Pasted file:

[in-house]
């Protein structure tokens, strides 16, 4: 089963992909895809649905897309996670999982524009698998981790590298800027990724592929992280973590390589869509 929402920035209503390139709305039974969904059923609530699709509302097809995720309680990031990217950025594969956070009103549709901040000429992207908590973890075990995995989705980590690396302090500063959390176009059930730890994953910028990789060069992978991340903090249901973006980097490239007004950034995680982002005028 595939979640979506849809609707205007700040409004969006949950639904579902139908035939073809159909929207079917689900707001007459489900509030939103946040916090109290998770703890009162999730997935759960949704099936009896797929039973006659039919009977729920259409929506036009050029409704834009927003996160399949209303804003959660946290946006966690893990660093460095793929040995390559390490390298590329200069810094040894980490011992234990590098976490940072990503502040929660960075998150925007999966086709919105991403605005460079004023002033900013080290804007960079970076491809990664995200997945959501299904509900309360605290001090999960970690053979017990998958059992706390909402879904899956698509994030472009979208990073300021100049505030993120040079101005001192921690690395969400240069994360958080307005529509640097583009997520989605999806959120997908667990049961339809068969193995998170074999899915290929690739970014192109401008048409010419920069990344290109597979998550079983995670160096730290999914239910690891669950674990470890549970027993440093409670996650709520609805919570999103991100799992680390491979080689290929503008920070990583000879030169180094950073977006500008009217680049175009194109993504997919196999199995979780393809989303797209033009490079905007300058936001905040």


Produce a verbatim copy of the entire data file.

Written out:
[in-house]
């Protein structure tokens, strides 16, 4: 089963992909895809649905897309996670999982524009698998981790590298800027990724592929992280973590390589869509 929402920035209503390139709305039974969904059923609530699709509302097809995720309680990031990217950025594969956070009103549709901040000429992207908590973890075990995995989705980590690396302090500063959390176009059930730890994953910028990789060069992978991340903090249901973006980097490239007004950034995680982002005028 595939979640979506849809609707205007700040409004969006949950639904579902139908035939073809159909929207079917689900707001007459489900509030939103946040916090109290998770703890009162999730997935759960949704099936009896797929039973006659039919009977729920259409929506036009050029409704834009927003996160399949209303804003959660946290946006966690893990660093460095793929040995390559390490390298590329200069810094040894980490011992234990590098976490940072990503502040929660960075998150925007999966086709919105991403605005460079004023002033900013080290804007960079970076491809990664995200997945959501299904509900309360605290001090999960970690053979017990998958059992706390909402879904899956698509994030472009979208990073300021100049505030993120040079101005001192921690690395969400240069994360958080307005529509640097583009997520989605999806959120997908667990049961339809068969193995998170074999899915290929690739970014192109401008048409010419920069990344290109597979998550079983995670160096730290999914239910690891669950674990470890549970027993440093409670996650709520609805919570999103991100799992680390491979080689290929503008920070990583000879030169180094950073977006500008009217680049175009194109993504997919196999199995979780393809989303797209033009490079905007300058936001905040």